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A play about school shootings fails to break new ground

Dan Walker and Sheila Toomb try to find their way in the dark.

By Rebecca Fishbein | Posted 7/9/2010


Written by Alec Lawson

Through July 11 at the Strand Theater

The issue of school shootings and student violence has been a prevalent topic over the last decade, especially in the aftermath of the devastating massacres at Columbine High School in 1999 and Virginia Tech in 2007.

The emotionally charged Afterthoughts, written and directed by recent Loyola University graduate and local playwright Alec Lawson and currently playing at the Strand Theater, takes a close look at the instability and anger sparked by these episodes of campus violence, as well as the question of whether or not shooters can or should ultimately be forgiven for their actions. But the play comes off too much like an after-school special.

Afterthoughts is comprised of two interwoven parts. In one, Michelle (Cordelia Snow) and Mary (Courtney Williams), two students who have experienced a recent shooting on their college campus, suffer from serious survivor’s guilt. Michelle’s best friend was killed in the attack, and Mary has been forced to transfer schools in an attempt to separate herself from the painful event.

The second part focuses on the story of Alison (Sheila Toomb), Will (Dan Walker), and James (Michael Geib), three college students with different majors and backgrounds who wake up in an abandoned, destroyed library after a school shooting. The exit door is jammed, locking them in together, and as they wait for help, they tell each other about their successes and failures in life. The storylines run intermittently, with Michelle and Mary’s narration functioning as something of a Greek chorus and, without giving away much, both storylines give a different perspective on the horror of a school shooting’s aftermath, culminating in a fairly obvious twist in the end.

There are some seriously touching moments in Afterthoughts–Allison talking about the mother she lost her freshman year, Michelle recalling a friend’s body falling on top of her after the shooter opened fire in her classroom–and all the actors deliver strong, poignant performances, particularly Toomb, Walker, and Snow.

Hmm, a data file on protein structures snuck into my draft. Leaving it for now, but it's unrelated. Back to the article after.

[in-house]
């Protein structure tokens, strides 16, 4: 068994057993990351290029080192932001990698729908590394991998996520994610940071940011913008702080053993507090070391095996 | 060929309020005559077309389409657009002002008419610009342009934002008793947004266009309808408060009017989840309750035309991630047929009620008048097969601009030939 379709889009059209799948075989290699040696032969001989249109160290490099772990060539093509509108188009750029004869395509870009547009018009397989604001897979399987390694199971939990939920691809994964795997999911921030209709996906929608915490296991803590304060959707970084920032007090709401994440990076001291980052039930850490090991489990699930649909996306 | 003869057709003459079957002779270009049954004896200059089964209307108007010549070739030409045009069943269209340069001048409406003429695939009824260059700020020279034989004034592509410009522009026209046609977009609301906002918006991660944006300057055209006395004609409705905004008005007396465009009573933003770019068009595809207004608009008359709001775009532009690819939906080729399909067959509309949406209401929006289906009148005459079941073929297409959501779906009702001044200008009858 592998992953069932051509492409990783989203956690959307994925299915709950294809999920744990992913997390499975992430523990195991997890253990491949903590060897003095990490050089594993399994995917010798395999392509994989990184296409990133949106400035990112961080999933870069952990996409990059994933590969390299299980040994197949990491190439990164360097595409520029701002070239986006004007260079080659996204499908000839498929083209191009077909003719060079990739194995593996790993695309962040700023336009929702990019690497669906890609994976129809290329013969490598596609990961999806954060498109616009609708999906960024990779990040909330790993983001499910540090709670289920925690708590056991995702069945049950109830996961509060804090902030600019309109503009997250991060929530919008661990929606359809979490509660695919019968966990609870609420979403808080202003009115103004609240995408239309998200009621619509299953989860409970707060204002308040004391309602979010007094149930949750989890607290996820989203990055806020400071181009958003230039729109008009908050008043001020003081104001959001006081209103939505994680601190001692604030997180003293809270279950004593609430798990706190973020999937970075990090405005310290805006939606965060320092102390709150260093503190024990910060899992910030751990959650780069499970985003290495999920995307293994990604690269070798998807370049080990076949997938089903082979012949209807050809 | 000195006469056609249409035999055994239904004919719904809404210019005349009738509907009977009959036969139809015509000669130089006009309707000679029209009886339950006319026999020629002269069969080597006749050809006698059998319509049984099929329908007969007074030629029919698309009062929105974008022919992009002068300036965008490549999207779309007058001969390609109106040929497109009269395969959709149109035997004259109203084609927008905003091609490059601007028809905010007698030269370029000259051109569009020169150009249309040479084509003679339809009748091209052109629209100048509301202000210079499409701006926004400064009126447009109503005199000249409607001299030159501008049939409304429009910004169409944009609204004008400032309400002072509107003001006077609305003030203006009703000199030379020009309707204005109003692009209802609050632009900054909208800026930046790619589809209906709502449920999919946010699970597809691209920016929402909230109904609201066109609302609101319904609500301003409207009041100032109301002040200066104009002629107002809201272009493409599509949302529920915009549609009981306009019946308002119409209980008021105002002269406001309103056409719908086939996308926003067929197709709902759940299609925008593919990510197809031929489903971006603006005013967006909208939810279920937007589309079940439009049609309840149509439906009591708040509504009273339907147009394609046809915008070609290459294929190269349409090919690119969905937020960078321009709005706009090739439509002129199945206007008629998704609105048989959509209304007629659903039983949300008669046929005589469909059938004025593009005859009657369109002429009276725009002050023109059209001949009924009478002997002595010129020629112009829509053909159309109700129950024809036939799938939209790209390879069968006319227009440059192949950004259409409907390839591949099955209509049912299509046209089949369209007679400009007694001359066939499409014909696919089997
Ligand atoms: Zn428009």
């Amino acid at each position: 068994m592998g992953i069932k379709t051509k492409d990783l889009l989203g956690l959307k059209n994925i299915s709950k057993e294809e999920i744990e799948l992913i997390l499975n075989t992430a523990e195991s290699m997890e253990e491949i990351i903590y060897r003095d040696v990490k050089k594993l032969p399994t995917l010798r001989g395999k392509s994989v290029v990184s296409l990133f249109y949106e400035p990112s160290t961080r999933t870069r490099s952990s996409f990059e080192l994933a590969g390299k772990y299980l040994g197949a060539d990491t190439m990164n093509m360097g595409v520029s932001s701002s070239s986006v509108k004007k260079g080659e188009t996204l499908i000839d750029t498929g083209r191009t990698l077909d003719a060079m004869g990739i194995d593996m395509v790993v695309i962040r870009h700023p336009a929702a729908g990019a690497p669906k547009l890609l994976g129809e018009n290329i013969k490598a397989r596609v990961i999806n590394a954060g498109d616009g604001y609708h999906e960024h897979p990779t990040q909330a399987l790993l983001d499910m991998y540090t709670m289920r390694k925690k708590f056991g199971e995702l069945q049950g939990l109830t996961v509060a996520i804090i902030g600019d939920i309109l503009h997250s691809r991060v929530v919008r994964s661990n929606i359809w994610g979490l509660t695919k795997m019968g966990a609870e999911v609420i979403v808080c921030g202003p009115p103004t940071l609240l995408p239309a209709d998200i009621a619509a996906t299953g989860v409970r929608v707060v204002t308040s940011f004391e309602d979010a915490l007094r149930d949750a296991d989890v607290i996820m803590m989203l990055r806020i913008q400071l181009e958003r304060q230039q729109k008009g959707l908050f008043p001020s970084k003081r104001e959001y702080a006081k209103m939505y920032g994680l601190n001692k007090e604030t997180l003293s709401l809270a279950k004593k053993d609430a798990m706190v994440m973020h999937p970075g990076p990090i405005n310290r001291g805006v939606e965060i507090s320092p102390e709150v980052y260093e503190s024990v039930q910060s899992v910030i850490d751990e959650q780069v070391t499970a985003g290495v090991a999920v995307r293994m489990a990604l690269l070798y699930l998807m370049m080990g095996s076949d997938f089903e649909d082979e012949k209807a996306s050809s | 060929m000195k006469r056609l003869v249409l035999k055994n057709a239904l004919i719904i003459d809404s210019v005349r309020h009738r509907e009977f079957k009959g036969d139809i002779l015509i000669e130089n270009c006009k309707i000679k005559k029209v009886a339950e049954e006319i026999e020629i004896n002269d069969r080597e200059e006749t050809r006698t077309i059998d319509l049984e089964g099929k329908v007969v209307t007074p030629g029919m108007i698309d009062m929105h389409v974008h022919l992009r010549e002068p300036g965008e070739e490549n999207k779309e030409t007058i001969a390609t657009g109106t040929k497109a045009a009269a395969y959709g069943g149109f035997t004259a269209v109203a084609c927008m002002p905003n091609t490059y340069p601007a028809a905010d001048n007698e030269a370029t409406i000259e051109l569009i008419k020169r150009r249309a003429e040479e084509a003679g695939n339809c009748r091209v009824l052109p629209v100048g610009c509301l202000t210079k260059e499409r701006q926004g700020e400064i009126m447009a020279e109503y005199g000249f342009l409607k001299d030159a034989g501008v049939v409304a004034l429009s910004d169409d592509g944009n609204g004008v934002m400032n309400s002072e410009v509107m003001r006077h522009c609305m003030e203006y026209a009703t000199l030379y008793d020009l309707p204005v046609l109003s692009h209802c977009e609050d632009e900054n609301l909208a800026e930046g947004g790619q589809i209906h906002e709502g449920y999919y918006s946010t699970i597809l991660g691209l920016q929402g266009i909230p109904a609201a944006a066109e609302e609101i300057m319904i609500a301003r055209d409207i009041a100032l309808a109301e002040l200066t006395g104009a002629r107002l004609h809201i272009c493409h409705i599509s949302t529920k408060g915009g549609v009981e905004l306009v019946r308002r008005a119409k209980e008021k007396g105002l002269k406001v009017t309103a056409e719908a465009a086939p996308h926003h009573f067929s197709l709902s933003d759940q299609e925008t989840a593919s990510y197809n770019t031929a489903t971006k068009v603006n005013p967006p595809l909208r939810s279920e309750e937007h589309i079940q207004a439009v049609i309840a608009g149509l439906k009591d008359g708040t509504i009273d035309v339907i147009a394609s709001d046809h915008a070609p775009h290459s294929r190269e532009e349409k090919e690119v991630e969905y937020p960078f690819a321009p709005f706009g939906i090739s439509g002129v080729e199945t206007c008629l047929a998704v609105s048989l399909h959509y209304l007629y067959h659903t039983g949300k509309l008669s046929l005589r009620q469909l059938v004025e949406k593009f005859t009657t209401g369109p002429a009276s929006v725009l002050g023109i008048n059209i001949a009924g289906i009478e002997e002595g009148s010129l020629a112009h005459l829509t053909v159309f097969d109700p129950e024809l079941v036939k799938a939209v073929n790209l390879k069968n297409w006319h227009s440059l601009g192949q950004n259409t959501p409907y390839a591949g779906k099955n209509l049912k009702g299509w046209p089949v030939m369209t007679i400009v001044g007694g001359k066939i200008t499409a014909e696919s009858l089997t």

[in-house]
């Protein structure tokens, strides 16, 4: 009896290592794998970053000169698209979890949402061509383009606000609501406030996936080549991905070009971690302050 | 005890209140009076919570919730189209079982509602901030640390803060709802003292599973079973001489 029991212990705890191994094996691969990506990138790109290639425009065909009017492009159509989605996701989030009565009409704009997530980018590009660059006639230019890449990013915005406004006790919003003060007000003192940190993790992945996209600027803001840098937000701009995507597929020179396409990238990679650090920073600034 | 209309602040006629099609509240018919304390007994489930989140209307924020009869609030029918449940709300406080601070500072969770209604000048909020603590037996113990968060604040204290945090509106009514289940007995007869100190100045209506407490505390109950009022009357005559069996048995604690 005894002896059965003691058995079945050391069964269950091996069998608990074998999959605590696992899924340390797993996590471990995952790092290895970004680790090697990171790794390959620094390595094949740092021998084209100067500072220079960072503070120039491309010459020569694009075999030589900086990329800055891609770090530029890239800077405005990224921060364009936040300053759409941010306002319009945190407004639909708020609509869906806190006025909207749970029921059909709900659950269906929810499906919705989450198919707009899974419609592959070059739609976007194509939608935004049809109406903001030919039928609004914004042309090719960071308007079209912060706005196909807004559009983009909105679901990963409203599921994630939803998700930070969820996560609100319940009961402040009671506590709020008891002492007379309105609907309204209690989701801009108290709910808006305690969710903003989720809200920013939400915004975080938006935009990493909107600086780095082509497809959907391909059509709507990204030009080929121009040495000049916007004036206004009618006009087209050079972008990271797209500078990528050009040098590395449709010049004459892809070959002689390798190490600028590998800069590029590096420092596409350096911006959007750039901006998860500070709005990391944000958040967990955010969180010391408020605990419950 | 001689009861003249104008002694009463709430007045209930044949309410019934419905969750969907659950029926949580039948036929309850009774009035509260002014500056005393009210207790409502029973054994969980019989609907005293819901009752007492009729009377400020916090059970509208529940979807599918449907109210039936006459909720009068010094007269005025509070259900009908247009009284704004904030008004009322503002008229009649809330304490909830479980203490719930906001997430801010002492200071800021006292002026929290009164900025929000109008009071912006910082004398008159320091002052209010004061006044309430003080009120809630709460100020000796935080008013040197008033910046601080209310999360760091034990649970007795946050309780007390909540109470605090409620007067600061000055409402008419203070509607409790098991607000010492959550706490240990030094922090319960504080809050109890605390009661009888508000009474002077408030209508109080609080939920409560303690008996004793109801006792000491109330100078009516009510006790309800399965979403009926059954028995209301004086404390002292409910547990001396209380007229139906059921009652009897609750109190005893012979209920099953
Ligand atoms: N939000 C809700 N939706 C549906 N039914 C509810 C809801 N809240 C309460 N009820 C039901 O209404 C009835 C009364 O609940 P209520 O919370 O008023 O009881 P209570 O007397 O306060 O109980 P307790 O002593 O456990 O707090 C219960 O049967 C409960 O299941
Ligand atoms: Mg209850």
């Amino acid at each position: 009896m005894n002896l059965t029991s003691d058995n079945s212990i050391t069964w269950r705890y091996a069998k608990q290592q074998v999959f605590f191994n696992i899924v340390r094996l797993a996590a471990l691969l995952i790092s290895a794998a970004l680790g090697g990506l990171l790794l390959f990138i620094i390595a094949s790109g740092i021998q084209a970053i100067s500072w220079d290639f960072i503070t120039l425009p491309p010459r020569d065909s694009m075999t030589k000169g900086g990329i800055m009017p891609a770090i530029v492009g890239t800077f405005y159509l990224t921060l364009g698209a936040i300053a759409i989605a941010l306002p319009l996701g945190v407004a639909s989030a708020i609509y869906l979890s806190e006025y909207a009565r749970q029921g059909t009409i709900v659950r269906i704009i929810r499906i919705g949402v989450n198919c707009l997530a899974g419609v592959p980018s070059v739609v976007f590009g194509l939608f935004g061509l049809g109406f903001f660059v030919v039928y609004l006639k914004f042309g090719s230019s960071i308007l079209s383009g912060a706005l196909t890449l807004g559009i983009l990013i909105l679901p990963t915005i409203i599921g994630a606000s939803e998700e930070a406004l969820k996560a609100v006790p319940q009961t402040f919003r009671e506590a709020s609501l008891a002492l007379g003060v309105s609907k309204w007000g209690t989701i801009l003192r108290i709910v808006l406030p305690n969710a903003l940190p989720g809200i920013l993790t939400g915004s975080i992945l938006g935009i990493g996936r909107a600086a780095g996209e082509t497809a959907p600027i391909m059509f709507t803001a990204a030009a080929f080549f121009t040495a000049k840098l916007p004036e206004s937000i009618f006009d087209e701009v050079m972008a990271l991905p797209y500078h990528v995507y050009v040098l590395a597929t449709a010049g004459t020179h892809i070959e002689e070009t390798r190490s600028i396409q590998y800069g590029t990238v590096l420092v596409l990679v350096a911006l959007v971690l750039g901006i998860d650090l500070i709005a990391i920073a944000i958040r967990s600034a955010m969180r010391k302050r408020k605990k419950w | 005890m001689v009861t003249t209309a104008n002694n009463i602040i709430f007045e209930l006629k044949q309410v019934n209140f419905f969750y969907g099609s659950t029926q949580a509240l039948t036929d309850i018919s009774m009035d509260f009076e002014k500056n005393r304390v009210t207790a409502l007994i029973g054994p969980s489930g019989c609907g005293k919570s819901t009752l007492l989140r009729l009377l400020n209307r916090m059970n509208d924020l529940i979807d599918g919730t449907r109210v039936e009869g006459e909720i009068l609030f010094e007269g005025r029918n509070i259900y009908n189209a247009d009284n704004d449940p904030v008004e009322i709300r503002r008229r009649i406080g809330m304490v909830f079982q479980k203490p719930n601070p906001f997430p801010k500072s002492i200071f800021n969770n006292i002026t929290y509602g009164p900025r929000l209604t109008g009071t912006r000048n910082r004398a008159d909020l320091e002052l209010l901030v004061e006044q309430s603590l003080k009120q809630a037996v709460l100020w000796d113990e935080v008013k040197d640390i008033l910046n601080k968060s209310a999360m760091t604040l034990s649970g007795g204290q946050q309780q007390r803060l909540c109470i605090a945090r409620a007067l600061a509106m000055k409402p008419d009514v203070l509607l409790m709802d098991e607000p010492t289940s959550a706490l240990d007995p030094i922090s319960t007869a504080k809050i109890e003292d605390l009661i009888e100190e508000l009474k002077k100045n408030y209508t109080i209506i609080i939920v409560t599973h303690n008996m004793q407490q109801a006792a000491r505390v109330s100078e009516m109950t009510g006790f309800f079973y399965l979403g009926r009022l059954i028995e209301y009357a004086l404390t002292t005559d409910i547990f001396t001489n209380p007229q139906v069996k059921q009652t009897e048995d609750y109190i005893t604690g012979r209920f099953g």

Afterthoughts deals with difficult subject matter, but is laden with the usual clichés--the black-clad loner who just wants to be noticed, the question of God’s existence and benevolence, and the constant reminder of the futility of life. Lawson manages to steer clear of pretension and spends little time trying to be profound, but at the same time, he fails to make the audience look at school shootings and the unyielding violence of today’s youth in a unique way.

There are times when Afterthoughts comes close to breaking new ground--such as when questions are raised about whether or not a person holding a gun is playing God, or whether today’s youth are particularly prone to unleashing violence against their peers--but for the most part, there’s little that separates Afterthoughts from the school shooting episode of Degrassi: The Next Generation.

It is fair to say that Afterthoughts’ formulaic approach to dealing with school shootings might be because students’ reactions are similar--shock, disbelief, depression, and sadness--after going through a shooting, or because they ask similar questions when faced with the reality of life’s instability. Recordings of student interviews after the Virginia Tech massacre are looped prior to the start of the play, and the sentiments expressed during the recordings are brilliantly echoed by Michelle and Mary’s narrative.

But it isn’t enough just to ask why bad things happen to good people, or whether the Millennials turn to violence easily because they believe they are immortal, and what’s frustrating is that Lawson comes close to taking these questions to new heights but somehow misses the mark. When Mary mentions--erroneously, by the way--that humans are the only species that kill each other, Lawson could have done something interesting, like delving deeper into Darwinian philosophy and asking if humans have defied the animalistic survival of the fittest by inventing guns, thus putting power in the hands of the weak as well as the strong. Instead, like most other issues brought up during the play, the animals-vs.-humans argument drops off without much discussion. We know humans are violent, we know school shootings are terrible, and we know life is unpredictable, but there’s more meat to this that Afterthoughts doesn’t dig into, and in the end we’re left with many undeveloped ideas and unsatisfying, unanswered--or even asked--questions.

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